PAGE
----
In AWS Cloud, we now see resource versioning introduced at the resource level. For example, ECS task definitions are explicitly versioned. Similarly, launch templates have versions. While these versioning schemes are useful for that individual cloud resources, from an overall cloud perspective having these are not enough.
You still need snapshotted information about all cloud resources. We need a holistic approach covering all of the cloud across multiple accounts, multiple regions, and almost all cloud resources.
If you think this looks complex, yes, it is. And we still haven’t discussed drift detection (desired vs. actual) and reverting to a previous state. It deserves its own separate post.
Naturally, when such versioned cloud information is available, would there be additional benefits other than we discussed earlier? There could be multiple such as cloud linting, automatic suggestions for cloud resource drifts (desired state vs. actual state), security vulnerability identification (via rules), notifications in case of accidental resource spawn (most common error for early startups), and obviously auto rollback in case of errors. One further interesting use case that could be served is cloud visualization, which I believe would become essential in the coming time.
Another interesting use case that can be served is, allowing to query the cloud resources and their relationships. Again this is a topic that deserves its own dedicated post.
Fortunately, few services have emerged in this space that can be helpful.
AWS Config, is a cloud resource configuration management service by AWS itself. The AWS service works on the notion of the recorder, which needs to be configured to record (snapshot) the cloud resources. The recorder can be configured to include all cloud resources or a selective few. The resource properties are also recorded. These recorded configuration snapshots then can be stored as long as 7 years (which is the default value) in S3. By default, the recorder works only for a single account and region. If you need to make it work for multiple accounts and regions, you need to create aggregators especially. Sometimes, it feels like an unnecessary complex step.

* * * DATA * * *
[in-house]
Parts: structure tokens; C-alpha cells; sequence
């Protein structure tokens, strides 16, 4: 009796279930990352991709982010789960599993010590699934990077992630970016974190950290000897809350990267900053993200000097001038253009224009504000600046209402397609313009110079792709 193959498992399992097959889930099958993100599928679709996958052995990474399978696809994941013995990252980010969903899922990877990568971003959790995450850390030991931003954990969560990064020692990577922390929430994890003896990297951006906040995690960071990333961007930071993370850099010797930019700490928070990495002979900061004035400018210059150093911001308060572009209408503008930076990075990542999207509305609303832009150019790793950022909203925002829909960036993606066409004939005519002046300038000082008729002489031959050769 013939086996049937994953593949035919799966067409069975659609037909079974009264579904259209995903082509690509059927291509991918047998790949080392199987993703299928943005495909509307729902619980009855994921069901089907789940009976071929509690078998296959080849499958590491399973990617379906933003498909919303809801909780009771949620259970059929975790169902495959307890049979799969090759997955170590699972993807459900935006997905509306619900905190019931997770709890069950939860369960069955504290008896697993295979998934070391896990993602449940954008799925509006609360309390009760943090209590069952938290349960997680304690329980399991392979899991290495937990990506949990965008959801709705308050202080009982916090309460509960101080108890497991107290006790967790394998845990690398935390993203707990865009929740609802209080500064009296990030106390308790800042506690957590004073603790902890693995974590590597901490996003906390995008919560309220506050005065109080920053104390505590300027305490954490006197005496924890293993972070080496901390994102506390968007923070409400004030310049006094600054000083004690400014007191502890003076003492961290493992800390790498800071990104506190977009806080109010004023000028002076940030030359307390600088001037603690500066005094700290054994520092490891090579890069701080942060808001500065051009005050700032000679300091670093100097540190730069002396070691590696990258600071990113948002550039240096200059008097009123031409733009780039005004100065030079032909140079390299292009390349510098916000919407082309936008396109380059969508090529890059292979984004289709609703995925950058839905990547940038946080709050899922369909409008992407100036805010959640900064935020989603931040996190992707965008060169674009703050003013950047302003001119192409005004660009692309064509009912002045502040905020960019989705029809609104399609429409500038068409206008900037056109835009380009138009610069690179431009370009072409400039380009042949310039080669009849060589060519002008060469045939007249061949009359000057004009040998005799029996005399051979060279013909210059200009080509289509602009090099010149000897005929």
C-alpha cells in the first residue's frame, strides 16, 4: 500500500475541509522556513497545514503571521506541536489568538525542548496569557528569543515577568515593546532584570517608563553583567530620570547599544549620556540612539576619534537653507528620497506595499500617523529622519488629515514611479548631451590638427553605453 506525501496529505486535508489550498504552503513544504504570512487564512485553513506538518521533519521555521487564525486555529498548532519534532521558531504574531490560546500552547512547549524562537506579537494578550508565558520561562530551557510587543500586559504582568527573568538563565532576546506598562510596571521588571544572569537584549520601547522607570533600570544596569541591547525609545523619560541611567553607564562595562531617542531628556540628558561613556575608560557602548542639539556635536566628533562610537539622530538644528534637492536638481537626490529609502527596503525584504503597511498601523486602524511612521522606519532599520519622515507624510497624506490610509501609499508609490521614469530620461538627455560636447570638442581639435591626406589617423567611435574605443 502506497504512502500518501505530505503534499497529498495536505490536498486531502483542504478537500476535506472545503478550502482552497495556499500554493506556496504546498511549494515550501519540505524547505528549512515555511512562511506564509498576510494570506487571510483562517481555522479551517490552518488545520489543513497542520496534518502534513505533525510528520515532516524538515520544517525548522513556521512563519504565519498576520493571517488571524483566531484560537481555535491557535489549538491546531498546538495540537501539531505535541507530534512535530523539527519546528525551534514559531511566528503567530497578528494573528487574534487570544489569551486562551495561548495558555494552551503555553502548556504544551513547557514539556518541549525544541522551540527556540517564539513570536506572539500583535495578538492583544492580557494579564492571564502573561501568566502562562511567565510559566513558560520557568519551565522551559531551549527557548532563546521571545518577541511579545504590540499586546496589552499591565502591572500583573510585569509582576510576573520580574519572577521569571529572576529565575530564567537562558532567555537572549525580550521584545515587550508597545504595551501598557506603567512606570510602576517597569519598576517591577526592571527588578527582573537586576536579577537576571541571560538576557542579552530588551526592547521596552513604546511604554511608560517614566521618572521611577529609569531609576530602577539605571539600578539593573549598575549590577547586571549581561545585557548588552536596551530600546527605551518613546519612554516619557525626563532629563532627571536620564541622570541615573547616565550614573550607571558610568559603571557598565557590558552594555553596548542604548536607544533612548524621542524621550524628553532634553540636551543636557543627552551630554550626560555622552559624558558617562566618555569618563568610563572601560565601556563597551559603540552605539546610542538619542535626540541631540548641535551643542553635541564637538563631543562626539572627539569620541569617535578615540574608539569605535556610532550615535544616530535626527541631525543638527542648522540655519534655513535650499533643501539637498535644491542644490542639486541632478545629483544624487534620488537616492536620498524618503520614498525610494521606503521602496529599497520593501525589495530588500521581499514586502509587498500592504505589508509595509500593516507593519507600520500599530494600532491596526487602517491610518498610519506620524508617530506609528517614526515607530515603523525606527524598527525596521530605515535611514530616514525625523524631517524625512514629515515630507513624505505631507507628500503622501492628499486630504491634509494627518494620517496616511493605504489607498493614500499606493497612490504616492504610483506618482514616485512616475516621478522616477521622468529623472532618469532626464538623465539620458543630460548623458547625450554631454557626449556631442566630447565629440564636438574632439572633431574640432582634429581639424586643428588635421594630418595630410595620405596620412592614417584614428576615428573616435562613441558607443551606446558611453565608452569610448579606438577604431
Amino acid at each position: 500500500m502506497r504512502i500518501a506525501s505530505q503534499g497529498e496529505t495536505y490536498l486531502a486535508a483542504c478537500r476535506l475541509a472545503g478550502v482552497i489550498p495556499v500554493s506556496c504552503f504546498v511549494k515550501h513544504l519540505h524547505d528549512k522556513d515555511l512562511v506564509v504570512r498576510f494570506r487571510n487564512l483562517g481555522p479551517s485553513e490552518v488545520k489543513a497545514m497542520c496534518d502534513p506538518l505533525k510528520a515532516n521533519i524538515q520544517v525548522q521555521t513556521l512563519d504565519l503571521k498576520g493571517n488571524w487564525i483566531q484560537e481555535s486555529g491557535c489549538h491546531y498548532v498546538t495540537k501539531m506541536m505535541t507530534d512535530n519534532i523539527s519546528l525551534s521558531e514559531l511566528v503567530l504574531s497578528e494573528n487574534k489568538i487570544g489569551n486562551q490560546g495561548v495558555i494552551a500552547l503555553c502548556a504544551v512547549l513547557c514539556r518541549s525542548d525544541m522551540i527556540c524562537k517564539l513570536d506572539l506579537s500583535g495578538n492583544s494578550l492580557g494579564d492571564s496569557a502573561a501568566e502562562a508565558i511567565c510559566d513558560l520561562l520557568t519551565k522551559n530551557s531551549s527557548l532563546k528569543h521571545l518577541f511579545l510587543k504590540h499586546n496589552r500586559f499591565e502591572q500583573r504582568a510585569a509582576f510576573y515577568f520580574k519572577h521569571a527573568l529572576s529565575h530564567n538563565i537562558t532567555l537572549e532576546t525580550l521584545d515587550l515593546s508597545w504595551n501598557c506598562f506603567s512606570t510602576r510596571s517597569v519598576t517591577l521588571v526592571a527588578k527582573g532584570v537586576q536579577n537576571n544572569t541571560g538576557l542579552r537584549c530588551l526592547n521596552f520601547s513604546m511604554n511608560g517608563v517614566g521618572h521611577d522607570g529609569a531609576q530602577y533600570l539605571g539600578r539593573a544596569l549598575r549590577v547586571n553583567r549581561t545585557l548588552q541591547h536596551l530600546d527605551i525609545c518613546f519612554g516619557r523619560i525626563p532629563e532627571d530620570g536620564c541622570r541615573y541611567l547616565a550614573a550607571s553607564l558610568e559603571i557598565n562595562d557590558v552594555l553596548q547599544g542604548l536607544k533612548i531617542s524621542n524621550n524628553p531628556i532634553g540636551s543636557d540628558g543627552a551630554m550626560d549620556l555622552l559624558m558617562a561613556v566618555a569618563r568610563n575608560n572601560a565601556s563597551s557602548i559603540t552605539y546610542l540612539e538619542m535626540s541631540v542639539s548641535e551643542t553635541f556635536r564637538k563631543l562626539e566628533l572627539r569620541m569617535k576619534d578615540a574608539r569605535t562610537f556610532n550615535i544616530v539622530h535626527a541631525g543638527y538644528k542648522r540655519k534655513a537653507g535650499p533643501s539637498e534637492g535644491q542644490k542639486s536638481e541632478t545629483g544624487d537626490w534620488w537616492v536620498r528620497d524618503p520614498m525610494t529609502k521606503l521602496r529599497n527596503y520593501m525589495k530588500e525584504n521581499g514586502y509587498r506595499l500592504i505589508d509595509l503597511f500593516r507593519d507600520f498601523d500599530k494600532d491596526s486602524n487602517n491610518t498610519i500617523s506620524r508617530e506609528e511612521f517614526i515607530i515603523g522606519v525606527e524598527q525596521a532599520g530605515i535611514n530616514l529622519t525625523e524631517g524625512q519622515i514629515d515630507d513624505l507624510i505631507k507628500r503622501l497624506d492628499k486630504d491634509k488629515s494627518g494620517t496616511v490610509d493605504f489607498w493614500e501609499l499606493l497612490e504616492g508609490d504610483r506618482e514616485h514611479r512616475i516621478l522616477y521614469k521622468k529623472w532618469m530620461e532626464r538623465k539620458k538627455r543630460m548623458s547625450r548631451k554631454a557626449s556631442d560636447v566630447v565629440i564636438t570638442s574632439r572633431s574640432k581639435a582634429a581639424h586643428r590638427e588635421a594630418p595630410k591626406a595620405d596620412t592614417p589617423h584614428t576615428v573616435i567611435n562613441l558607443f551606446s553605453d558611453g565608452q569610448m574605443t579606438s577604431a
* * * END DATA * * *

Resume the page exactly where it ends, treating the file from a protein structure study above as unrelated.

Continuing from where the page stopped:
In a true AWS fashion, the cloud resources this service covers are limited, approx 100 resource types supported at the time of writing. Another issue with AWS config is pricing. Each resource configuration recording takes ~$0.003/region. For medium to large clouds, this could become very expensive very easily. Especially when something breaks and keeps changing the resource property quickly. Due to its pay-per-use model, the service pricing is complex.
Fugue.co, is already a known service with its regula open-source tool, and many of you might already be familiar with it. You may add cloud accounts to the fugue, which would then be scanned (snapshotted). You may then establish a baseline, which would serve as a golden snapshot against which drift would be determined. The Fugue has a working visualizer as well, which can sometimes make cloud management easy. It also supports ~190 cloud resource types, which is way better than AWS Config.
However, fugue does not maintain cloud resource history, and one cannot see resource (properties) history, except the drift. It also does not clearly identify the resource lifetime. Fugue seems to be more focused on compliance, and perhaps that explains the pricing tag it comes with ($1250/month).
CloudYali.io is in an exclusive free preview release, and you need to sign up for an invite. It already supports ~ 250 cloud resource types. It is possible to add multiple accounts to the service, which would then snapshot each account. All the cloud resources from different accounts and regions can then be seen in a single place. Thus it can be used for comprehensive resource inventory.
The UI makes it easier to look for resources of a specific type, which can further be narrowed down around accounts, regions, or even the date range. CloudYali clearly marks the lifetime of each resource, thus identifying when a specific resource was created or deleted. Interestingly, it is possible to view all the resource properties changing in a single place, which I think is convenient.
Given all these benefits, version-controlling the cloud may become a necessary part of a successful cloud strategy.